Today's students often learn better by doing rather than by listening. As a result, classroom, laboratory, and studio designs that provide students with ample opportunities to participate will become more common. Whether the form of participation is discussion or construction, designs should enable interaction, transparency (seeing others engaged in work), and group work. Participation may be physical (such as constructing a model) or virtual (videoconferencing). When considering the technologies to support, remember that students no longer just consume information, they construct it—in multiple media formats.
Learning is a social process. Often the most memorable college experiences involve connections with others, whether students or faculty. All indications point to the importance of learning spaces that facilitate connections. Those connections are not just verbal or spatial—they are visual, enabling people to see others and feel as though they are part of something bigger (see chapter 10), such as observing a class at work in a laboratory. In other cases visual connections enable one-on-one conversations, such as a student seeing a faculty member in the café and stopping to chat. Connections can be virtual as well, where students work with others who are not physically colocated (through videoconferencing, for example) or who are separated by time (through asynchronous communication).
Connections may be from the campus to the outside world (a view of a natural landscape, for instance) or by allowing the outside world to view the campus.
Connections can also be made with information. Displays can highlight departmental activities or provide a glimpse of world news, stock prices, or environmental conditions. For example, Hamilton College's Science Center (see chapter 20) highlights many green features of the center. External and internal environmental conditions can be monitored along with operating the geothermal and heat-recovery systems.
Because of the importance of student-faculty interaction, faculty offices are being located close to student spaces. Multiple departments are housed together to encourage interdisciplinary collaboration. Some campuses are establishing subcampus environments that bring specific departments together. Interaction, collaboration, and engagement can be stimulated by placing people in proximity to each other. Placing student study areas in close proximity to classrooms can be helpful as well.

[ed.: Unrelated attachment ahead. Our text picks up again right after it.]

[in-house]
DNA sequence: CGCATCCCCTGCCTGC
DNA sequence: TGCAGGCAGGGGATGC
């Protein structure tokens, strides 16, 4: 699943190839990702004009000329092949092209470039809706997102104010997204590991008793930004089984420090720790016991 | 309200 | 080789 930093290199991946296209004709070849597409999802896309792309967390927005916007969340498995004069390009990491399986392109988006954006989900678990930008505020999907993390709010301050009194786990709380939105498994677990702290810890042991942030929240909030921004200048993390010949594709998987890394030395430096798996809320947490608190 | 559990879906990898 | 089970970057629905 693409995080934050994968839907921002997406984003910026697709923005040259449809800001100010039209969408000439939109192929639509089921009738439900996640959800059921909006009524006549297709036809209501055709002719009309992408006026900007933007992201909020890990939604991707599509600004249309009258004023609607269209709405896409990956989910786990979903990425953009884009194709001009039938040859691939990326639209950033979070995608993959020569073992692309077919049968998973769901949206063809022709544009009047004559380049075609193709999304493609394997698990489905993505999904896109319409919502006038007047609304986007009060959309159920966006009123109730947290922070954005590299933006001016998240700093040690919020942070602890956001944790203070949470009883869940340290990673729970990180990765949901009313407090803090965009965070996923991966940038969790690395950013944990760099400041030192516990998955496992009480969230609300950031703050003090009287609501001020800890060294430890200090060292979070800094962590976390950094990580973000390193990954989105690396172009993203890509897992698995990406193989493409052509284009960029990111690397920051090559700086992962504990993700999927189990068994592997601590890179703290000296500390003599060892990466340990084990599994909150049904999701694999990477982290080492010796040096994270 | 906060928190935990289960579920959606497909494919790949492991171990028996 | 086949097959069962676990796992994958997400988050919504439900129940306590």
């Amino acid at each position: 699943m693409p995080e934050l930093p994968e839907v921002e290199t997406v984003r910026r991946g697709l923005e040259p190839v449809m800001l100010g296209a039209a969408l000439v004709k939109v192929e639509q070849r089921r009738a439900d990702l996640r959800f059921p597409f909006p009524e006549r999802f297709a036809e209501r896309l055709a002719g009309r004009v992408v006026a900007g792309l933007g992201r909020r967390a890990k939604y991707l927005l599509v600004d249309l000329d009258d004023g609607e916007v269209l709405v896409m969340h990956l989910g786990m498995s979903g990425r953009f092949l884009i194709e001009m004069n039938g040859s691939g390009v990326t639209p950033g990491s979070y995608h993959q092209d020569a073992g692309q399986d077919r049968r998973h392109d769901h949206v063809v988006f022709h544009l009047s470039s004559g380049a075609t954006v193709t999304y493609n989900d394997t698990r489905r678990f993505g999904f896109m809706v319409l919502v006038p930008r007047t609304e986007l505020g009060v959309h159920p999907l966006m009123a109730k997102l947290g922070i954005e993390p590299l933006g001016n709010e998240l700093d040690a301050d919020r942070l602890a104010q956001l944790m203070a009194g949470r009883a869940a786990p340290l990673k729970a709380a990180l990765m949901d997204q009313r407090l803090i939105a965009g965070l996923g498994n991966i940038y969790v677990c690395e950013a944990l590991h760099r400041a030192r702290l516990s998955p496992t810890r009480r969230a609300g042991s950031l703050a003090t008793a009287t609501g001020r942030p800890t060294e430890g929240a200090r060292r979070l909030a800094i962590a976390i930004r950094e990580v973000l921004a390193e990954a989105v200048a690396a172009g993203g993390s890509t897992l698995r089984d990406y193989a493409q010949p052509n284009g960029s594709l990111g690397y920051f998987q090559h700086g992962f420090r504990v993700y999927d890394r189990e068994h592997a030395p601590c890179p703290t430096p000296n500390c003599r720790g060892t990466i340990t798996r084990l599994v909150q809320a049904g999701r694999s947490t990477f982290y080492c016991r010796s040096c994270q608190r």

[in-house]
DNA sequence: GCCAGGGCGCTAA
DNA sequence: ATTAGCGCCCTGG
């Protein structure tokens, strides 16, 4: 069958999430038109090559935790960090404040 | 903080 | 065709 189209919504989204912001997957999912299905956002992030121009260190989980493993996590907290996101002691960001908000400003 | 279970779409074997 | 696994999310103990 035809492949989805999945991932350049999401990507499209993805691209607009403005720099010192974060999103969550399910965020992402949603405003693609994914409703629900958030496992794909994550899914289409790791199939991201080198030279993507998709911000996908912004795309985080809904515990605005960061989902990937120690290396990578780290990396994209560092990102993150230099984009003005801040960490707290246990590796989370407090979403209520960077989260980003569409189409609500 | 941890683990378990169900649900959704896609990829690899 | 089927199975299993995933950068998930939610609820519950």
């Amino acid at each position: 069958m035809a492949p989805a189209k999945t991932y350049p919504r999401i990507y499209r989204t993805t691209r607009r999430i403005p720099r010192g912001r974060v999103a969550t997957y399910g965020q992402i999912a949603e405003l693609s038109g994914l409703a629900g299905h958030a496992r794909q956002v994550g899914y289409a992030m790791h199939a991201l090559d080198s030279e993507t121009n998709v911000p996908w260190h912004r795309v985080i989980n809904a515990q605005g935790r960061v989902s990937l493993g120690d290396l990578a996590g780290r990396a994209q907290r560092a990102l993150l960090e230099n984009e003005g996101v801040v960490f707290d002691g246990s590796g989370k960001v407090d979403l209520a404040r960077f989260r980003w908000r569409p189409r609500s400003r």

Students blend the physical and virtual worlds, moving seamlessly between living and learning environments. When they express themselves, they are increasingly likely to mix audio or images with text. When they have a problem to solve or assignment to complete, the steps are integrated rather than sequential. Colleges and universities can model spaces after students' integrative behavior.
Whether on residential or commuter campuses, students mix classes, study, group work, eating, and sleeping. Increasingly institutions are designing spaces that allow students to work, socialize, and sometimes sleep. Information commons and computing labs such as Emory's Cox Hall Computing Center provide multiuse spaces. Others repurpose between-building space for student use, such as Michigan Technical University's Center for Integrated Learning and Information Technology (see chapter 25).
As seen in information commons, multipurpose spaces integrate services. Students need not move from location to location to complete research or assignments; tools and support personnel are brought together to serve their needs.
Integration also occurs between the physical and virtual worlds. Online tools for team collaboration can be integrated with physical space design, such as Stanford's GroupSpaces (see chapter 35). Within the virtual environment, students integrate multiple media forms. No longer confined to text, students integrate images, video, and audio into assignments; institutions must expand the available technologies to accommodate learners' needs and habits.
Students, like faculty, prefer to control their environment. The ability to rearrange seats or adjust the lighting makes it possible for the same space to be used in many ways, by different groups, throughout the day. A computer lab or classroom may become the site of a jazz concert or a game competition at night. This flexibility also allows customization, enhancing not only space utilization but also convenience.
Flexibility also fosters different teaching and learning styles. Not all faculty can—or should—use the same instructional style. Pedagogies should be tailored to the subject, the learners, and the intended outcomes. Student needs and learning preferences vary as well. Spaces that are flexible, accommodating different approaches and uses, improve the odds for effective learning. Many institutions are finding that students will assume responsibility for self-scheduling and self-policing, so flexibility is not necessarily synonymous with irresponsibility.